The NHS Health Scotland Dimensions of Diversity report states:
‘Age is continuous between birth and death. There are, however, many ways in which society demarcates population groups by age. These include, for example, different stages of education, varying ages at which ‘adult’ activities are legally permitted and the state retirement age. Age is relative: 50 may be old in a population with low life expectancy. The experience of particular social roles or life stages can vary with age – for example, becoming a parent as a teenager or in one’s 40s. Cultural context also affects how age is perceived and the expectations of roles and treatment appropriate at different ages.’
Scottish Government Evidence Reviews
The Scottish Government have published a series of Equality Evidence Reviews, to inform the development of the public sectors equality outcomes. The reviews explore available evidence about the scale and severity of issues faced by people with protected characteristics, including age.
Demographic information on age is routinely collected in Scotland. The Dimensions of Diversity report sets out population profiles across age groups.
The Scottish Public Health Observatory’s webpages include key issues facing older people in Scotland and key issues facing children and young people in Scotland.
Age Scotland's response to the Scottish Parliament's Finance Committee's investigation into demographic change, 2012 presents evidence on the impacts of Scotland's ageing population.
The Action for Children Scottish fact file (2009) is a reference tool and compilation of information about young people in Scotland.
Several policies address the needs of specific age groups, for example:
- Reshaping care for older people: a programme for change 2011-2021 provides a framework to address the challenges of supporting and caring for Scotland’s growing older population into the next decade and beyond.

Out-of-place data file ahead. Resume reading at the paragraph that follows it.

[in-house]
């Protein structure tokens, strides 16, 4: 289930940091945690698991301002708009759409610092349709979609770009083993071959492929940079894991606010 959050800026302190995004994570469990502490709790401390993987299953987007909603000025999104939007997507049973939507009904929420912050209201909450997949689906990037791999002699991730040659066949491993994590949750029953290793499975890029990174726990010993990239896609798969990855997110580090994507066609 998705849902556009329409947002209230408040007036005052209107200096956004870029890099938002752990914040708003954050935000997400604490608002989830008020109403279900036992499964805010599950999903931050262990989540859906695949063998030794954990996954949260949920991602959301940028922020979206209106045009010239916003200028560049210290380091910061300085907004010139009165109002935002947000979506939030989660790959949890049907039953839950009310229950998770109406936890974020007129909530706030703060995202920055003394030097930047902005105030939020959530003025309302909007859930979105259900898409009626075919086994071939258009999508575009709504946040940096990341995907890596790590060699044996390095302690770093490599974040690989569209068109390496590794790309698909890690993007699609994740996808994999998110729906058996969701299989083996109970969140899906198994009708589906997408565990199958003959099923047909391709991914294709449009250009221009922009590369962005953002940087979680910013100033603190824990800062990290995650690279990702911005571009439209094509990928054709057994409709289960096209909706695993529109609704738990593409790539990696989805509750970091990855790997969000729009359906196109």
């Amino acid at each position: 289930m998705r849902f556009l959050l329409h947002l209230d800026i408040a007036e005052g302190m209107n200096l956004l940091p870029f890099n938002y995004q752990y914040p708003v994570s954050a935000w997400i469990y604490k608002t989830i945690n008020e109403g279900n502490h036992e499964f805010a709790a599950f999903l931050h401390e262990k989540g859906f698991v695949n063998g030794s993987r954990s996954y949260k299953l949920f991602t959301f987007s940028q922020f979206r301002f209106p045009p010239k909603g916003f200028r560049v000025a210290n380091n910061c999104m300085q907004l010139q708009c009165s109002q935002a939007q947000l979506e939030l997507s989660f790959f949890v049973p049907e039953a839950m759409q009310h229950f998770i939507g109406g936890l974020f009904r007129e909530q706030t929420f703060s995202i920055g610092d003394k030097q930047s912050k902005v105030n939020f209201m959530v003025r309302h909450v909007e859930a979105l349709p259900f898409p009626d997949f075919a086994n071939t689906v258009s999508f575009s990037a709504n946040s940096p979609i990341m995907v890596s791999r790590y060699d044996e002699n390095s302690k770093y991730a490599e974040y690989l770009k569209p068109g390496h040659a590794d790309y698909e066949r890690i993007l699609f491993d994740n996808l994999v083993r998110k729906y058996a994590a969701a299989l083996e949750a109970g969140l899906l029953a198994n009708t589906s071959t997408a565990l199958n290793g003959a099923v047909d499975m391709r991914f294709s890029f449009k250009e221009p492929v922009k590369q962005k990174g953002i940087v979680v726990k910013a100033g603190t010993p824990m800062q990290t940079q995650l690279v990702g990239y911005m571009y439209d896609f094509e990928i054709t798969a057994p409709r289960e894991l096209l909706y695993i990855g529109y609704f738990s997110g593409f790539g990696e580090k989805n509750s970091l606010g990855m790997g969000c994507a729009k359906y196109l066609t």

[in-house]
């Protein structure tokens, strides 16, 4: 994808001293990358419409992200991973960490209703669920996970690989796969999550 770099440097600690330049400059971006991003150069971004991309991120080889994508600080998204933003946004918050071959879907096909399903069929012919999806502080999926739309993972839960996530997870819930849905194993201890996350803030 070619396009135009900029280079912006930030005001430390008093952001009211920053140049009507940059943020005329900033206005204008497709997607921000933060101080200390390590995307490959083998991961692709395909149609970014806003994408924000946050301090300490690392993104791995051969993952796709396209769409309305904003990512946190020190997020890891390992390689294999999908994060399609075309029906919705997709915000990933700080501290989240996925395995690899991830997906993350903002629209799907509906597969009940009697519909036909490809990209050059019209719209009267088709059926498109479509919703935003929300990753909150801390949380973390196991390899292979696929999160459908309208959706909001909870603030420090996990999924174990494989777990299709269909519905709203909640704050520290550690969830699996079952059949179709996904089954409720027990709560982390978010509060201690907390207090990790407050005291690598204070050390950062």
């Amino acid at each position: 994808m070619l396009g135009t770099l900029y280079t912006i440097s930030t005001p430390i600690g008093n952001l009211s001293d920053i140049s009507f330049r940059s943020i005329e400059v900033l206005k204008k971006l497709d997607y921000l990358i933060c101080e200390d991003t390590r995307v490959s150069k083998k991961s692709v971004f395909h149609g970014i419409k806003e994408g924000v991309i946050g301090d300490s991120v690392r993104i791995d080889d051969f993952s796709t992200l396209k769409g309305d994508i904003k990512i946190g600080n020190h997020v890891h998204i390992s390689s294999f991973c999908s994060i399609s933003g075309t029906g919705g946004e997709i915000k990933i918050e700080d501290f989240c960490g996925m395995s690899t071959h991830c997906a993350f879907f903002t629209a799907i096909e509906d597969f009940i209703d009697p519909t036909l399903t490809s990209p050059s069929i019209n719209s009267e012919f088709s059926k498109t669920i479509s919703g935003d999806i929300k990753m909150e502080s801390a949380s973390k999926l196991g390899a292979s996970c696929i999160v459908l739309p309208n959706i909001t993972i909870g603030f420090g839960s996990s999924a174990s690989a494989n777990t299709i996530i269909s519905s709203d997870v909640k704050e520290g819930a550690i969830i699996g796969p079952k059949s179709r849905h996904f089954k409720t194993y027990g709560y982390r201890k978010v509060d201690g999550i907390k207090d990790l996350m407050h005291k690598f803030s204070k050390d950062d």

- ScotPHN (Scottish Public Health Network) produced a policy landscape review which maps out the key policies and strategies affecting the health of older people in Scotland.
- The Scottish Government's Children and Young People Bill aims to ensure that children’s rights properly influence the design and delivery of policies and services. This will also support implementation of the principles of the Getting it right for every child (GIRFEC) approach.
- Valuing Young People is a guide for professionals working with young people on the key policies and principles to refer to when designing services.
The Christie Commission Report, the NHS Healthcare Quality Strategy and Equally Well, are all relevant to this population group. For further information, visit our policy page.
The Equality Act 2010 provides a legal framework to protect the rights of individuals and advance equality of opportunity for all. There are nine ‘protected characteristics’ under the Act, one of which is age.
Direct and indirect age discrimination, harassment and victimisation are unlawful when providing services and when carrying out public functions. For more information about the ban on age discrimination, see the EHRC website.
The Protection of Vulnerable groups (Scotland) Act 2007 sets out the legislation compelling governments to establish mechanisms to enhance protection of vulnerable people, including older adults and young people, from abuse and neglect.
Age UK have produced a range of publications and reports on the rights of older people.
The UN Convention on the Rights of the Child states that children have rights to health and the highest quality health care available. Data protection, confidentiality and anonymity have the potential to clash with the rights of the child to their own privacy. These rights are summarised on the Scotland’s Commissioner for Children and Young People website.
Scottish Ministers have made a commitment to the United Nations Convention on the Rights of the Child and are taking forward a range of actions to make sure children’s rights are realised across Scotland.
Updated April 2015